A clean environment is the future we want — leave no one behind

By Nonhlanhla Kalebaila 6 June 2019

A view of the central business district skyline on a hazy day in Beijing. World Environment Day is marked annually on 5 June. In 2019 China hosted the global World Environment Day celebrations on the theme 'Air Pollution'. (Photo: EPA-EFE / HOW HWEE YOUNG)

Combating air and water pollution, climate change, global warming and a host of other environmental challenges is no longer just the realm of specialists — citizen science and technology means that we can all contribute and make sure no one is left behind.

Similar to other nations in the world, South Africa is dealing with a number of environmental concerns including global warming, air pollution, urbanisation, water pollution, climate change and many others.

Since 1974, 5 June has been marked as World Environment Day, a day for encouraging worldwide awareness and action to protect our environment. The focus for 2019’s World Environment Day is on beating air pollution. According to the United Nations (UN), 98% of cities with more than 100,000 inhabitants in low- and middle-income countries fail to meet the World Health Organisation’s air quality guidelines.

Air pollution is caused by the emission of pollutants from industrial, domestic and traffic sources, such as sulphur dioxide, nitrogen oxides, particulate matter, ozone and many other emerging atmospheric micropollutants of concern such microplastics, volatile organic compounds and so on.

Atmospheric emissions do not just affect the air we breathe and thus our health, but can also negatively impact our water resources, biodiversity and ecosystem function, including climate conditions.

The relationship between air and water pollution is straightforward — once airborne, these pollutants can be dispersed, transported over long distances and subsequently deposited into rivers, dams, estuaries and oceans, contributing to excess nutrient and pollutant loads which leads to water pollution and impacts such as the commonly observed algal blooms and ocean acidification. In addition, these air pollutants can be absorbed by atmospheric water, resulting in polluted and/or acid rainfall.

Through the National Environmental Management: Air Quality Act (Act 39 of 2004), the Department of Environmental Affairs continues to play a significant role in air pollution prevention and regulation, as well as educating people on how, when combined, their actions impact on the environment, as well as their role in environmental protection.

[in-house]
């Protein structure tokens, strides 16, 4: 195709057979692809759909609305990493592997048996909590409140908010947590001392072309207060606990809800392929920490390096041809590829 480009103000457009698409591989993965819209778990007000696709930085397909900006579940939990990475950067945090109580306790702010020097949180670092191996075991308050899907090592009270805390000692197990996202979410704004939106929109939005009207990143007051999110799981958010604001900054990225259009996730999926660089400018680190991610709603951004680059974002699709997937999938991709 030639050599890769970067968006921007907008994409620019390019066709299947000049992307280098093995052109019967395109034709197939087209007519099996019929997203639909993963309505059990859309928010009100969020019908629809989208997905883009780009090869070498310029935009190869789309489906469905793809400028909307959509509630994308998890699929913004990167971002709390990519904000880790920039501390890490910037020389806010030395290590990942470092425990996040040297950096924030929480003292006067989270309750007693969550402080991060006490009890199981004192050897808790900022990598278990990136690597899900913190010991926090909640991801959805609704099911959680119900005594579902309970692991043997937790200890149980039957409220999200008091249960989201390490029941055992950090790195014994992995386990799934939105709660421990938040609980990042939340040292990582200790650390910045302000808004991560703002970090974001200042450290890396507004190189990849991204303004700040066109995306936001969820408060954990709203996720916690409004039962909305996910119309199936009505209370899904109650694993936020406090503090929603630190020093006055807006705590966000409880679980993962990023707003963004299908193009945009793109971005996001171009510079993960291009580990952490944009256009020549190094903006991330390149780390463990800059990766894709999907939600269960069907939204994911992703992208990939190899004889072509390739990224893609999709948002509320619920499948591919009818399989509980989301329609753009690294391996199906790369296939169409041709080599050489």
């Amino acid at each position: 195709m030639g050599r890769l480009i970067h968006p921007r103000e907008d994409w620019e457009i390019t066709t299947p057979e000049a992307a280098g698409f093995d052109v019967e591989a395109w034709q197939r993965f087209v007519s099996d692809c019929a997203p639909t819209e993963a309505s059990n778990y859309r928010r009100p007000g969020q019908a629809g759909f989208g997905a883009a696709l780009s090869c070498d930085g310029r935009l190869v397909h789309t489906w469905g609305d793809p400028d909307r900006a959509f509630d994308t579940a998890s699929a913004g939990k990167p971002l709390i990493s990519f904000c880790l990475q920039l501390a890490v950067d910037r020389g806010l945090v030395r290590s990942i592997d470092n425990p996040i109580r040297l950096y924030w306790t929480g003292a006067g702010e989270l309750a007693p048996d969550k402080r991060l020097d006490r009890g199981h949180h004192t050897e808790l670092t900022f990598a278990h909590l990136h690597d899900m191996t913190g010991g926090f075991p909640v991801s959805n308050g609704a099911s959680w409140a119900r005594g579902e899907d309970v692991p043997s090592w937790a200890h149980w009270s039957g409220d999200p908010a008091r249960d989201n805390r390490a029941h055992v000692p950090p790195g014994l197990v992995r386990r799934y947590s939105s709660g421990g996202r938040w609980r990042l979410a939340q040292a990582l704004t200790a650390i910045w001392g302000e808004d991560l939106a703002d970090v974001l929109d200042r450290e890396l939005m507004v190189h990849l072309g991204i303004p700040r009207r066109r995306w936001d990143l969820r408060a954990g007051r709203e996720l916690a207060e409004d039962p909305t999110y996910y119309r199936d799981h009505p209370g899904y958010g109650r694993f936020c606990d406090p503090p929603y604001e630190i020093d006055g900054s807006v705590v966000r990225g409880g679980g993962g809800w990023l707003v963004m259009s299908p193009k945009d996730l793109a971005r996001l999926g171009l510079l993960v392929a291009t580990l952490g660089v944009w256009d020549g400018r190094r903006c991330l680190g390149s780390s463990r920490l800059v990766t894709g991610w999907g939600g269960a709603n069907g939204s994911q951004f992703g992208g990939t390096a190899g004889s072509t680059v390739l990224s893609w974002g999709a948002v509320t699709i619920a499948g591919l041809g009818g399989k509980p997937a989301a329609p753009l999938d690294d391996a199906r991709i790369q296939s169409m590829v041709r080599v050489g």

Before the 21st century, the role of environmental monitoring and assessment was dominated by government. However, the start of the 21st century (knowledge era) has ushered in new innovations and knowledge creators from diverse scientific disciplines, as well as non-professional groups including ordinary citizens.

The knowledge era, coupled with the current citizen science revolution, may well provide the productive capacity necessary to set South Africa on a path to achieving not only the environment-related Sustainable Development Goals, but many others, as well as the pledge of leaving no one behind.

In particular, the invent and application technologies such as earth observation for near- and real-time environmental monitoring has greatly expanded opportunities for involving the public in data collection, analysis, information sharing and solutions co-creation. A number of web-based and smartphone applications are available for tracking the status of air and water quality in different cities anywhere in the world.

As a means of water resources protection, a lot of research has been done, notably by the Water Research Commission and research partners:

  • Mapping out the atmospheric water pollution hotspots;

  • Developing earth observation-based technologies for water quality monitoring and assessment (for example; the Water Research Commission-funded Cyanolakes Initiative — a web-based application for monitoring cyanobacteria blooms in water using satellite remote sensing);

  • Preventive strategies, such as those advocating for the protection of our strategic water source areas.

In the near future, cognitive forecasting systems combining the Internet of Things and artificial intelligence will be able to accurately predict air and water pollution and remedial actions taken before the situation worsens.

Today, information on environmental matters is no longer being thought of as “stuff” that is generated and only known by experts, but is at our fingertips.

Having the information and knowledge at hand and being able to track air and water problems more accurately will cause the necessary shift towards collaboration and solution co-creation, thereby moving us many steps closer to tackling it. Making the data available will also assist in piling on the pressure and guaranteeing action, from all stakeholders, be it the public, industry and/or government.

Engaging with and solving environmental challenges requires bold and courageous decisions, investments, changes and new types of collaboration for stakeholders at all levels of society, involving citizens, public authorities at all levels, industries and farmers, as well as representatives of our natural environment. DM

Dr Nonhlanhla Kalebaila is a Research Manager at the Water Research Commission.


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